This chapter utilizes the threaded client/server model, which first appeared in the multiplayer chat system in Chapter 30 and now appears in the service of a networked virtual environment (NVE).
When clients connect to the server, they appear as a 3D sprite in a shared world filled with sprites representing other users. The scenery is the familiar checkerboard seen in many of the earlier Java 3D examples, along with a castle and some red poles. Users can move their sprites around the world but cannot pass through the poles.
Figure 32-1 shows the
NetTour3D application being run by two clients. Each window is the clients' view of the shared world, represented by a third-person camera that follows the clients' sprite as it moves. All the visitors use the same robot image, but each user's name floats above their robot.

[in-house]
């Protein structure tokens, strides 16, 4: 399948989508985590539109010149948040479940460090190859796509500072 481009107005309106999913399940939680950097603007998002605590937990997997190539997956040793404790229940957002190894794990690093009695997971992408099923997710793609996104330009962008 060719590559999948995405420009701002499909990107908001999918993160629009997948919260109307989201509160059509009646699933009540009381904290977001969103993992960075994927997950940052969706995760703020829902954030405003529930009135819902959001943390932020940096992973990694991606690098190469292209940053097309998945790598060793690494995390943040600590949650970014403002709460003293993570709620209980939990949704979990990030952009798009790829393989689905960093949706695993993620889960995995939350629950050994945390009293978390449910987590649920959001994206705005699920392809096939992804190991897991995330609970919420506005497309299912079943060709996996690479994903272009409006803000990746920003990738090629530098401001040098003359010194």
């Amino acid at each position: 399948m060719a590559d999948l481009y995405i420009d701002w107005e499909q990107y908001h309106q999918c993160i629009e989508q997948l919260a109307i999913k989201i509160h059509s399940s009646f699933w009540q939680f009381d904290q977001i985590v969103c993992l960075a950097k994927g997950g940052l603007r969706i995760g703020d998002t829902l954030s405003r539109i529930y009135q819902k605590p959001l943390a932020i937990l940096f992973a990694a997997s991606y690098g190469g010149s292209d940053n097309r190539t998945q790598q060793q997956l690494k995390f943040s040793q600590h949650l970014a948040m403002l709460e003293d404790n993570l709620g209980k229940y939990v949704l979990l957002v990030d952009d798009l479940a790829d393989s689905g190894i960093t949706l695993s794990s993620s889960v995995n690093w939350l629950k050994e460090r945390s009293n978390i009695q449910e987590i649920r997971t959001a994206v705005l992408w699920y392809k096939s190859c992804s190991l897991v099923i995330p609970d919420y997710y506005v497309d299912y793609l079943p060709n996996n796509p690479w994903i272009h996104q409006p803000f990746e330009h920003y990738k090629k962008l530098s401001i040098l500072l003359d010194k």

Figure 32-1. Two visitors to the NetTour3D world
Key features demonstrated include:
Each user is represented by two kinds of sprites: a local sprite on the users' machine, and distributed sprites present on every other machine. When users moves their local sprites, the distributed sprites are updated as well via messages sent from the client, through the server, and finally to the other clients. The local and distributed sprites are subclasses of a
Sprite3D class, so they share a great deal of functionality. ...